Since I’ve been spending so much time out here [on Colorado's Eastern plains], I’ve really seen the gender roles out here are really defined and they can be frustrating sometimes. Like, a man has to prove he’s a man by waking up earlier than everybody else, and getting more scars, and all that crap. Also being able to tease women all the time and subconsciously keep them in their place. But Johnny Riles ain’t like that. He’s like a thoughtful, sensitive dude. He’s like an indie rocker who’s stuck trying to raise cattle. But he lacks the coy attempts at poetry they foist on us.
Sorry. Everything goes back to my hatred of indie rockers.
From the way you describe it, it reminds me somewhat of Carl Hiassen. Is that a legitimate comparison?
I read his book Sick Puppy, and I’m sure all his books have a certain thread that runs through them. He’s more coherent than me, or more mainstream. He’s also more gleefully funny. This book is funny, but it’s really subtle and a lot of people aren’t going to get it. The more people who know this book is weird going in, the less hate mail I’ll get.
So people expecting some kind of slice-of-life Americana out on the Eastern plains of Denver are going to be wildly disappointed, and possibly angry?
Yes. The last book [East of Denver], the hardcover version had this nice, pastoral picture of a prairie with a windmill, and it’s about Alzheimer's, with a son taking care of his father, so it was marketed to older people. That’s who reads book these days. Half of them loved it, and we’re like, “Oh, this really captured the essence of the country.” And half of them were like, “Your parents should be ashamed of you! I know your family! How could you have so many druggies in your book!”
It took me a while to get used to that.
You’re still doing music? I think the last time we spoke, you were just starting an act called The Babysitters, but that was a few years ago.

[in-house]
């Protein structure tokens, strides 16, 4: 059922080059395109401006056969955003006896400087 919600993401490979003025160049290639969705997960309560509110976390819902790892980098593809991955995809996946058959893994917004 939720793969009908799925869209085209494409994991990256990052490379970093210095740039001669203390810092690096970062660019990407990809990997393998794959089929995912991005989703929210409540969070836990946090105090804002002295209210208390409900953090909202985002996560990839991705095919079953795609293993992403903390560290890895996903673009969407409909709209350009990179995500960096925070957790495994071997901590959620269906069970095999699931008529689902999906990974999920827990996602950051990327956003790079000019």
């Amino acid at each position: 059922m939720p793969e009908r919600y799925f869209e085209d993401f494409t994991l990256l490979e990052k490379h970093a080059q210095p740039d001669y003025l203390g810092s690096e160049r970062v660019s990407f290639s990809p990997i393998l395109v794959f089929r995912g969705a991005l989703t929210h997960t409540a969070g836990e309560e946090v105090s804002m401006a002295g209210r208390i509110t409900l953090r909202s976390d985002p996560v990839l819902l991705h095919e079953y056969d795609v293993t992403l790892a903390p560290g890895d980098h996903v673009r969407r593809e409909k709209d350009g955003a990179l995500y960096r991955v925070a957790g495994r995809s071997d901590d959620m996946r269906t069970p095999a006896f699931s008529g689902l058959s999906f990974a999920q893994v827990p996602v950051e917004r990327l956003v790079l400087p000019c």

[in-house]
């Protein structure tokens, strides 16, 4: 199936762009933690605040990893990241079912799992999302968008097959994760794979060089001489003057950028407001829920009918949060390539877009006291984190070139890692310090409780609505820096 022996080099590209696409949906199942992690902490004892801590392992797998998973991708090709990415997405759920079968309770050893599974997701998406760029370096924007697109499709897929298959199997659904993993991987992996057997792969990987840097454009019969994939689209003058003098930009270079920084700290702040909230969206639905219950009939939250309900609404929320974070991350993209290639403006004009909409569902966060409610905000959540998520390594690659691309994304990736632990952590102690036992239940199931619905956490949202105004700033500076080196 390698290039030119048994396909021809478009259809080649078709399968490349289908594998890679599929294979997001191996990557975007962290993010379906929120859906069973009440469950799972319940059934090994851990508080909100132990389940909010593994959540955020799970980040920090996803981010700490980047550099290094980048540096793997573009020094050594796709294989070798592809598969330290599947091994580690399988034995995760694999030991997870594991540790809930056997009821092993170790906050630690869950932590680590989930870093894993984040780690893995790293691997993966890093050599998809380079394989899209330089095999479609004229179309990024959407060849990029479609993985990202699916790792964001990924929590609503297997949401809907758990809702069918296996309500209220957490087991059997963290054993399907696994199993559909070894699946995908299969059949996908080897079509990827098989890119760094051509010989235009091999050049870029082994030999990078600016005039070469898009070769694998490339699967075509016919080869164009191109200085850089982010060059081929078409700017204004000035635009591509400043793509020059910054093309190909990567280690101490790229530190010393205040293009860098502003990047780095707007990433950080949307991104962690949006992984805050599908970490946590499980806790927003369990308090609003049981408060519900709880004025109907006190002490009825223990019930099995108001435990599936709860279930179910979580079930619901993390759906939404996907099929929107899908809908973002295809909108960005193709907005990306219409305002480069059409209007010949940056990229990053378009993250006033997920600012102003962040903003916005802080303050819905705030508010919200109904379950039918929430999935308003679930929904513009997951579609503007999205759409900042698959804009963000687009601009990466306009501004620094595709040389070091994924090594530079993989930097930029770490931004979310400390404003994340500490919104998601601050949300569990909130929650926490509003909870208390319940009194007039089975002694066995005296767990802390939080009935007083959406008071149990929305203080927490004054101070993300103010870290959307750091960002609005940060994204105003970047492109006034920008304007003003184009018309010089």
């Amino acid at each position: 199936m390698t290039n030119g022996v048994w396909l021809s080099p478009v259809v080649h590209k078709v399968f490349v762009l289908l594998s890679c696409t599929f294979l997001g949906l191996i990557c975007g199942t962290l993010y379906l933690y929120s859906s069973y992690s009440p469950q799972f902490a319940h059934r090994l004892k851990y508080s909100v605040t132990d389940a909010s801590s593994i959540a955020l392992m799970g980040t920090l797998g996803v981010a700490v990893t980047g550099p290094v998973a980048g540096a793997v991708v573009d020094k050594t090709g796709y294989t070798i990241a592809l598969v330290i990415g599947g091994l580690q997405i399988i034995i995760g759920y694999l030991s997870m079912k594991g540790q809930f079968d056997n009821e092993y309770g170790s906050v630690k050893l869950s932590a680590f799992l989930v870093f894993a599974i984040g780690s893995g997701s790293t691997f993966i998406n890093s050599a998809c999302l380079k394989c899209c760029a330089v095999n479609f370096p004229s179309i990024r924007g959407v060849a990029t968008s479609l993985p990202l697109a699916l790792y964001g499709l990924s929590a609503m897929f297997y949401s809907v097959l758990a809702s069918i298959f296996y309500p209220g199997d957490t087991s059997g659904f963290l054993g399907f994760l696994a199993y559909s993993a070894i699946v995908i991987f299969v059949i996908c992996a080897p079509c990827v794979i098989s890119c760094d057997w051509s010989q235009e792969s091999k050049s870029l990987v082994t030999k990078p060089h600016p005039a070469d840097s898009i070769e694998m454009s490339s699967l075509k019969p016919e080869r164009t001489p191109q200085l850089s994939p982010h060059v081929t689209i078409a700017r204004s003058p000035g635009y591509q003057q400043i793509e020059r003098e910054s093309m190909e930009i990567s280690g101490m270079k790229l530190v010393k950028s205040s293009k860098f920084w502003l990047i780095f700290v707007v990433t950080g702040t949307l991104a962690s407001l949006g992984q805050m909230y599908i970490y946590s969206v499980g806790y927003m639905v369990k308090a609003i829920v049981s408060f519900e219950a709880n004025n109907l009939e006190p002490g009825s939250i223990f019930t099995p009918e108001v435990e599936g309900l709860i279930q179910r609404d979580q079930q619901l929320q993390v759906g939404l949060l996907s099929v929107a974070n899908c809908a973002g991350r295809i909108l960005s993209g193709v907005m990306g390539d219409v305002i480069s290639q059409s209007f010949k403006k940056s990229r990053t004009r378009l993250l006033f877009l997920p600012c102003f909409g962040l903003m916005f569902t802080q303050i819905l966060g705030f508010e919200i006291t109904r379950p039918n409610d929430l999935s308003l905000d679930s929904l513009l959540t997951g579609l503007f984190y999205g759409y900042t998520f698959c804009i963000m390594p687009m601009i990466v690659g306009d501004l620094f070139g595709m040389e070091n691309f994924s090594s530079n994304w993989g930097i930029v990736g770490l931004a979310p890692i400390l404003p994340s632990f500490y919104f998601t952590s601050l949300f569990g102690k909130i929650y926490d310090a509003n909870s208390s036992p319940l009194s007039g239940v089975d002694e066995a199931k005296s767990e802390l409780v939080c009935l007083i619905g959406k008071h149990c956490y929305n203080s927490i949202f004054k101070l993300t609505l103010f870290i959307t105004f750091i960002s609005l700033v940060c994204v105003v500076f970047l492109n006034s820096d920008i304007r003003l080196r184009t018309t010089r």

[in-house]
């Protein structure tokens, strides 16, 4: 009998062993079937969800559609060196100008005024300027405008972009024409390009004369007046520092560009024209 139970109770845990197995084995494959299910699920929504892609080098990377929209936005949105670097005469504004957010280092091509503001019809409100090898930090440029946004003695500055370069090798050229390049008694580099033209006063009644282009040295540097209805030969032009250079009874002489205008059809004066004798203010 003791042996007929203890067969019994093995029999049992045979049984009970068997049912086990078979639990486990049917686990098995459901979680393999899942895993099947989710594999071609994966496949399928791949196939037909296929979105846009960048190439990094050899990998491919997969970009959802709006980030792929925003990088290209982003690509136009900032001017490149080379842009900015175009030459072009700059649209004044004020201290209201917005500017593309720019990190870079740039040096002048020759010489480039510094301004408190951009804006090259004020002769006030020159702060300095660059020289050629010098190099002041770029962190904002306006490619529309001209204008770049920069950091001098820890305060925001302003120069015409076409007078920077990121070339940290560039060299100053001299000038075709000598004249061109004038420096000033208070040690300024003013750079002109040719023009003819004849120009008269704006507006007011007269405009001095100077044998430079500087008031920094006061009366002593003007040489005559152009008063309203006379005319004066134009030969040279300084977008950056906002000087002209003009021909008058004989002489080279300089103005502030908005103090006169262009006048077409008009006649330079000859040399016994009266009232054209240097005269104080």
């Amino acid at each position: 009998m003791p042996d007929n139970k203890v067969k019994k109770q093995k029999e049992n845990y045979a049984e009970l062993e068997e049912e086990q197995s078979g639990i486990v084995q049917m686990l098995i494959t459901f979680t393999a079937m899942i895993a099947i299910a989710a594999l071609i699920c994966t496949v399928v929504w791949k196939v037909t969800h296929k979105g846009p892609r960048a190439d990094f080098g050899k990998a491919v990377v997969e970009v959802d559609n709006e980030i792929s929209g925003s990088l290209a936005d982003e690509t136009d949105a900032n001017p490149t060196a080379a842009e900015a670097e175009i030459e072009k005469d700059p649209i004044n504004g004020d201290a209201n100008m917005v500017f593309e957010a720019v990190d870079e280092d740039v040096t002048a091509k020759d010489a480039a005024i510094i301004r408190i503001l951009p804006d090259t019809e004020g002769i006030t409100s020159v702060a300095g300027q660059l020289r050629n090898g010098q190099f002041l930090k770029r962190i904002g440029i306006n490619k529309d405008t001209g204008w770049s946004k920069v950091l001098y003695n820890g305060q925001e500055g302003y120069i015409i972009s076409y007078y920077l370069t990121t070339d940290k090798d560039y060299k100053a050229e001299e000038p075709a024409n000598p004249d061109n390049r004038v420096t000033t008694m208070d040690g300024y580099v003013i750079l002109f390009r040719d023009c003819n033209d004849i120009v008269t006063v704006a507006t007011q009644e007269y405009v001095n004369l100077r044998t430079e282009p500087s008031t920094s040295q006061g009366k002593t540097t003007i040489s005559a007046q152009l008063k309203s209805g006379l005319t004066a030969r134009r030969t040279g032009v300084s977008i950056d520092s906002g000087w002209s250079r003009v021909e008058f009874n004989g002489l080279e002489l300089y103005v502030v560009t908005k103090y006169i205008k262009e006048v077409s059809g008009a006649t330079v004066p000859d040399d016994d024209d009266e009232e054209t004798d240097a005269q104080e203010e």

We’re going to call it quits after our next show, just because we’ve done it. Everything has an expiration date and we’re going to move on. The other band I’m in, nobody cares about anything. We just go and have a great rehearsal, and maybe we’ll play a show. This is the golden age of my life right now. I’m so happy.
That’s a great place to be. Does this new band have a name?
Oh, we have a name. We’re the Super Phoenixes. It’s like Super Diamond, but better. Every show is our debut.
I’ve also got a little recording studio in Denver and guys come in, generally guys older than me, and they’re usually coming in to record their first-ever solo album. So I make a little bit of money off of that. And Maureen, my wife, and I helped start a music night [out here in the country], a monthly music jam at the local community center here and local musicians — not even local, guys drive an hour — come here and sing country songs for five straight hours. And there will be five people in the audience and everybody’s having a blast. Nobody wants to leave, and I’m going, “Everybody go home, I need to sleep.” It’s so fun, to see everybody just loving music.
I’ve been going nuts this past year. I remastered some old CDs that I’d recorded ten years ago, and I’ve been putting them on the Sparky the Dog — that’s my label — bandcamp. I’ve got like two dozen albums up there. Nobody ever listens to them, but I’ll just go there and look at them and say, “I did this with all these people who were having fun.” That’s all I care about.
Anything else we should know about before we wrap up?
I just read and recorded an audiobook for Johnny Riles, which I’m in the process of getting all put together. That was like two months of work and no one is going to download it or listen to it. It’s ridiculous. My voice completely changes halfway through it. It’s not super-amateur, but it’s this goofy thing I did for kicks.
See Greg Hill at 7 p.m. Thursday, June 4 at the Tattered Cover Colfax, 2526 East Colfax Avenue. Find more information here.